Description

Microbial natural products have been an important traditional source of valuable antibiotics and other drugs but interest in them waned in the 1990s when big pharma decided that their discovery was no longer cost-effective and concentrated instead on synthetic chemistry as a source of novel compounds, often with disappointing results. Moreover understanding the biosynthesis of complex natural products was frustratingly difficult. With the development of molecular genetic methods to isolate and manipulate the complex microbial enzymes that make natural products, unexpected chemistry has been revealed and interest in the compounds has again flowered. This two-volume treatment of the subject will showcase the most important chemical classes of complex natural products: the peptides, made by the assembly of short chains of amino acid subunits, and the polyketides, assembled from the joining of small carboxylic acids such as acetate and malonate. In both classes, variation in sub-unit structure, number and chemical modification leads to an almost infinite variety of final structures, accounting for the huge importance of the compounds in nature and medicine.

Key Features

* Gathers tried and tested methods and techniques from top players in the field. * In depth coverage of ribosomally-synthesised and Non-ribosomally-synthesised peptides. * Provides an extremely useful reference for the experienced research scientist.

Readership

Researchers in cell, molecular and developmental biology; biochemists, pharmacologists, geneticists.

Table of Contents

Part 1: Overview articles Introduction - chemical classes of complex natural products and overview of their biosynthesis Discovery of novel natural products Trans-modification of intermediates on the assembly line in PKS, FAS and NRPS biosynthesis Post-assembly line modifications, including glycosylation Cloning and analysis of natural product pathways In silico prediction of pathways from DNA sequence Mass spectrometric analysis of PKS and NRPS biosynthetic intermediates Synthetic probes for PKS and NRPS biochemistry Directed evolution of natural products Expression in a heterologous host Pathway-specific and global regulation of antibiotic biosynthesis: Regulation of antibiotic production by bacterial hormones: Part 2: Peptides A. Non-ribosomally-synthesised peptides Overview of NRPSs, and mechanistic and structural studies Siderophores Cephamycins and clavulanic acid Glycopeptides Lipopeptides Precursor Biosynthesis B. Ribosomally synthesised peptides Lantibiotic biosynthesis and engineering of novel compounds Cyclic peptides from marine bacteria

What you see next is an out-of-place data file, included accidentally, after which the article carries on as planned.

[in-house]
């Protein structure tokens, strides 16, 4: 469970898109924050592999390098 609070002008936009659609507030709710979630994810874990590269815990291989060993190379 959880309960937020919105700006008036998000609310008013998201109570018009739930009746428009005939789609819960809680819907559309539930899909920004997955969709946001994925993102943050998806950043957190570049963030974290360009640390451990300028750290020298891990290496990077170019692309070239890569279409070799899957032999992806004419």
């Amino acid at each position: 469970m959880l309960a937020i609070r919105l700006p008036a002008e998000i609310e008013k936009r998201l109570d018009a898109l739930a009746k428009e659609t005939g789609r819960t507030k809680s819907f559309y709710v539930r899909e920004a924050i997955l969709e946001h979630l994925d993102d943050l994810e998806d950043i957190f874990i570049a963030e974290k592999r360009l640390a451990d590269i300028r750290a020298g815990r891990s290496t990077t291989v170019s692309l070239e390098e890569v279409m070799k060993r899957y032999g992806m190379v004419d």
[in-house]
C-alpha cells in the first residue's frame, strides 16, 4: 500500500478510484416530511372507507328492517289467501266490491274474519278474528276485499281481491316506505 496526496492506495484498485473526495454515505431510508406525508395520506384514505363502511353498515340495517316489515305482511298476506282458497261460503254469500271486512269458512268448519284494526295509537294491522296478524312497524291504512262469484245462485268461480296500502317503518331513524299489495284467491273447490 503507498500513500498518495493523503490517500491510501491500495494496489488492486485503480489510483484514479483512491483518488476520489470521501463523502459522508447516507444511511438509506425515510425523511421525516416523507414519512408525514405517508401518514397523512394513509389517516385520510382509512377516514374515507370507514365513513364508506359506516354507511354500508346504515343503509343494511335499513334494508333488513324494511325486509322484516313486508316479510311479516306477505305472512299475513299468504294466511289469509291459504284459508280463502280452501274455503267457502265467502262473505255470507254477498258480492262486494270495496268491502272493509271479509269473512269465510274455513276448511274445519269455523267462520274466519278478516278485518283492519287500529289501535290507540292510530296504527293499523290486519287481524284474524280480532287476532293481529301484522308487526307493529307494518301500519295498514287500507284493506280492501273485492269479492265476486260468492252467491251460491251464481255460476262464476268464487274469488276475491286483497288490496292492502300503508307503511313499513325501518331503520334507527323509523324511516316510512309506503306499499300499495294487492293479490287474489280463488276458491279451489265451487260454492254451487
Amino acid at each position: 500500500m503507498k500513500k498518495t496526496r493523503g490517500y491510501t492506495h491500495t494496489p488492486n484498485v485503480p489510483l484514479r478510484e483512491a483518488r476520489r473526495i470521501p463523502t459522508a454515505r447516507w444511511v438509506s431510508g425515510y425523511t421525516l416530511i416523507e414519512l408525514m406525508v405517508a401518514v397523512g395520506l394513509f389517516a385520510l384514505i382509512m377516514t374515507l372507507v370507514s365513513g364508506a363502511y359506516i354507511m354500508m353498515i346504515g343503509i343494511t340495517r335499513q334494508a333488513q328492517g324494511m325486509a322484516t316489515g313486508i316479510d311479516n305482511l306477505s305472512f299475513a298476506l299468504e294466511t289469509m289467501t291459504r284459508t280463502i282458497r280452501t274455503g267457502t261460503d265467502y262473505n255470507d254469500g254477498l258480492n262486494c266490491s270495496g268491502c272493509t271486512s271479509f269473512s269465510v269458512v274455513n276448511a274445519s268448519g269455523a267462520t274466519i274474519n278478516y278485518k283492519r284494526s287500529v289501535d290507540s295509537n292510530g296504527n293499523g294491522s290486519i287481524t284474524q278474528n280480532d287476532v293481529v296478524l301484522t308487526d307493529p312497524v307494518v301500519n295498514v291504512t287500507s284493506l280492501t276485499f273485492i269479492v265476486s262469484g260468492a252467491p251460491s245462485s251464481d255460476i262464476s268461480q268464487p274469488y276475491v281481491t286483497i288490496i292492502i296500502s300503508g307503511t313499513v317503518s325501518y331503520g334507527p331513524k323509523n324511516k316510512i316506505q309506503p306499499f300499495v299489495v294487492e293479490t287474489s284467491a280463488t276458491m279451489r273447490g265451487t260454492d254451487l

Details

No. of pages:
350
Language:
English
Copyright:
© 2009
Published:
Imprint:
Academic Press
eBook ISBN:
9780080923352
Print ISBN:
9780123745880

About the serial-volume-editor

David Hopwood

Affiliations and Expertise

John Innes Centre and AFRC Institute of Plant Science Research, Norwich, UK

Reviews

Microbial natural products have been an important traditional source of valuable antibiotics and other drugs but interest in them waned in the 1990s when big pharma decided that their discovery was no longer cost-effective and concentrated instead on synthetic chemistry as a source of novel compounds, often with disappointing results. Moreover understanding the biosynthesis of complex natural products was frustratingly difficult. With the development of molecular genetic methods to isolate and manipulate the complex microbial enzymes that make natural products, unexpected chemistry has been revealed and interest in the compounds has again flowered. This two-volume treatment of the subject will showcase the most important chemical classes of complex natural products: the peptides, made by the assembly of short chains of amino acid subunits, and the polyketides, assembled from the joining of small carboxylic acids such as acetate and malonate. In both classes, variation in sub-unit structure, number and chemical modification leads to an almost infinite variety of final structures, accounting for the huge importance of the compounds in nature and medicine.